Tag Archives: scotiabank toronto waterfront marathon

Lessons Learned: Getting The Cup To Be Half Full: Guest Post by Phaedra Kennedy

4 Jan

Almost 12 years ago, I packed my life into checked baggage and moved, by myself, halfway across the world. When I landed in Canada, a country that I had never set foot in, I did not know a single soul. My friend Kane (a truly amazing human being who really deserves a blog post all of his own) put me in touch with his friend Phaedra Kennedy, who happens to live in Toronto. When Phaedra and I met, we discovered to our mutual delight that we shared an interest in running.

Since we met, a lot has happened. We met our life partners several months apart and we are both now married. We’ve moved around, stuff has happened in our careers, and for both of us, running took a back seat to other events that were going on in our lives. Now, we are back in the running scene, and Phaedra is coaching me for the 2012 season. This is truly an honour: Phaedra is the kind of runner other runners look at in envy and admiration.

Today, Phaedra tells us about how she rose above personal tragedy and sadness to have a phenomenal season of running. This is a tale of strength and determination that I for one will take with me as I strive to achieve great things in 2012.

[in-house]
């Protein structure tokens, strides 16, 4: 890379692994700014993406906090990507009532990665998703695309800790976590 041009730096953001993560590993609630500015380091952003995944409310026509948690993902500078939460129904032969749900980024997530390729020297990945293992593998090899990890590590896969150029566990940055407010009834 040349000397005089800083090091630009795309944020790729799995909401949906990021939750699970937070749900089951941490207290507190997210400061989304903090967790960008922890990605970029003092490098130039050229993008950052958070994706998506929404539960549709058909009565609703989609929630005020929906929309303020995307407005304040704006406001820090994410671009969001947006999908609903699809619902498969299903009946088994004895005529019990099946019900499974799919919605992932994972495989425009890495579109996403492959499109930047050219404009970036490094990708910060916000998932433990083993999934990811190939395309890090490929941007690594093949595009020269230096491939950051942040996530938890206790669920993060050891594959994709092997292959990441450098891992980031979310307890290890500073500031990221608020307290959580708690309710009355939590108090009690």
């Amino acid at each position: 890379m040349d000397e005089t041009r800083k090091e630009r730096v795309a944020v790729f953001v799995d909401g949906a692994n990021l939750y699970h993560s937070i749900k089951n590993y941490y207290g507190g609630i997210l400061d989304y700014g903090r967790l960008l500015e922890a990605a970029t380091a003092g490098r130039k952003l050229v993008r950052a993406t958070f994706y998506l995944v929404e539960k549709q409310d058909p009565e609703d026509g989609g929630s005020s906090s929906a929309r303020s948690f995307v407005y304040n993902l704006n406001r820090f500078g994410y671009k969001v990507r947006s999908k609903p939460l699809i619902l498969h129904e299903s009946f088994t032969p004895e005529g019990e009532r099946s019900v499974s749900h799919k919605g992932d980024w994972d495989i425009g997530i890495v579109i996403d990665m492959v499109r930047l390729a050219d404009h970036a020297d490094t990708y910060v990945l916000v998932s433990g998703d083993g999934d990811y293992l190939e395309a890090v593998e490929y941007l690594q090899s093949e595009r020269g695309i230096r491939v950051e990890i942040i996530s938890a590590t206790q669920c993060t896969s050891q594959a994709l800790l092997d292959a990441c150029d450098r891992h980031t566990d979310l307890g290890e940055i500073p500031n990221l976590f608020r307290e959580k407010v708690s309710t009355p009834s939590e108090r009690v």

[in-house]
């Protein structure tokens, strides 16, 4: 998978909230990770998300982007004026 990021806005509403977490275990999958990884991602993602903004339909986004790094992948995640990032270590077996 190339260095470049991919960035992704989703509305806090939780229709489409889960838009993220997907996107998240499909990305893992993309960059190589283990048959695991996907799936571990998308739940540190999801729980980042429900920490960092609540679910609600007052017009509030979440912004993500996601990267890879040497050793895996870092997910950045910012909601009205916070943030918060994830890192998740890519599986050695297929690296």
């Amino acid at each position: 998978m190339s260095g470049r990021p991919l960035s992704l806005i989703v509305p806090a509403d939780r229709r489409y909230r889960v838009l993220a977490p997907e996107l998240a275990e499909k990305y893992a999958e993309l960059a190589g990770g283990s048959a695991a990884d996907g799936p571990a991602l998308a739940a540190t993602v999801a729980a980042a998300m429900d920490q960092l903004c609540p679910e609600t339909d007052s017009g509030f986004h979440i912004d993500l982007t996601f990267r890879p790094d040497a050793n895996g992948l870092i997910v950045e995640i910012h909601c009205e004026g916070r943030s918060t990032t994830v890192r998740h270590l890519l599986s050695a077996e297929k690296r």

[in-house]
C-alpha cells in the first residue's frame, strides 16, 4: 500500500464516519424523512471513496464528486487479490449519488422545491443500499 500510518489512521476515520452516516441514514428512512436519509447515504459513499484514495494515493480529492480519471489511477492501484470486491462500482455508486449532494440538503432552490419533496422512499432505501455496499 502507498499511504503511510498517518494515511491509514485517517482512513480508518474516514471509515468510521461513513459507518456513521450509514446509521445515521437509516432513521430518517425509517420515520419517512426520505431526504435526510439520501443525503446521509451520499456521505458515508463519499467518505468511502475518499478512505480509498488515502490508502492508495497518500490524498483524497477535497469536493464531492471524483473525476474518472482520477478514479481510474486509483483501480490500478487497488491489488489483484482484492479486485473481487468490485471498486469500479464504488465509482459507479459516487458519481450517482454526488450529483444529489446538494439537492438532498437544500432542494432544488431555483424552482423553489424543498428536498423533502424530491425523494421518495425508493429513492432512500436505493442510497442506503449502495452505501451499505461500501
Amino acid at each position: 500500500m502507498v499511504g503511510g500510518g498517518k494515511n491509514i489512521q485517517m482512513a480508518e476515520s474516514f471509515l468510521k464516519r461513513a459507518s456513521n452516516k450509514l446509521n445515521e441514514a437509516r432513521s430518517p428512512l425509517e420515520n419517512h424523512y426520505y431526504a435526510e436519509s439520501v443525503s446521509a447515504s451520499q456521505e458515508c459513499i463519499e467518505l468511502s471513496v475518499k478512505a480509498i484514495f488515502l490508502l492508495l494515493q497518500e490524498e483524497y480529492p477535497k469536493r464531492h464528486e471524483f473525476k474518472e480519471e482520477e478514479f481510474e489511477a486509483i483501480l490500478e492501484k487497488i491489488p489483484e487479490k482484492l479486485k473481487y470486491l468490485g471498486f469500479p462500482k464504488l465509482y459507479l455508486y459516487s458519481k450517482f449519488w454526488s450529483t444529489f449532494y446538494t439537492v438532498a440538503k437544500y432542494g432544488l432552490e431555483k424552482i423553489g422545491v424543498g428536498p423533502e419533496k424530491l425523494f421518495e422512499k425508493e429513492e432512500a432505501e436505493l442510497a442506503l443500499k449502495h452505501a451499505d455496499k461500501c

When Kirsten asked me to write a guest blog post for her, I was incredibly flattered.  I was also a little befuddled.  Her goal was to start off the year on a positive note so she approached 5 women she considered to be inspirational.  To be included in that group was high praise.  Me, inspirational?  I don’t know about that.  I thought long and hard about what I should write about.  She gave me no guidelines only that it had to be positive.  Which was challenging for me given that I had been in a bit of a funk as of late.   To top it off, I don’t normally think of myself as a positive person.  That had been cemented by the fact that I took one of those online tests a while ago to determine if I was a pessimist or an optimist.  Surprise, surprise, I was a glass half empty kinda gal.   But, somewhere along the way this year, my mindset MUST have changed a bit because this year has been one of the best years of my life and I chalk that up to me WANTING it to be that way.   Positive thought and determination made it so.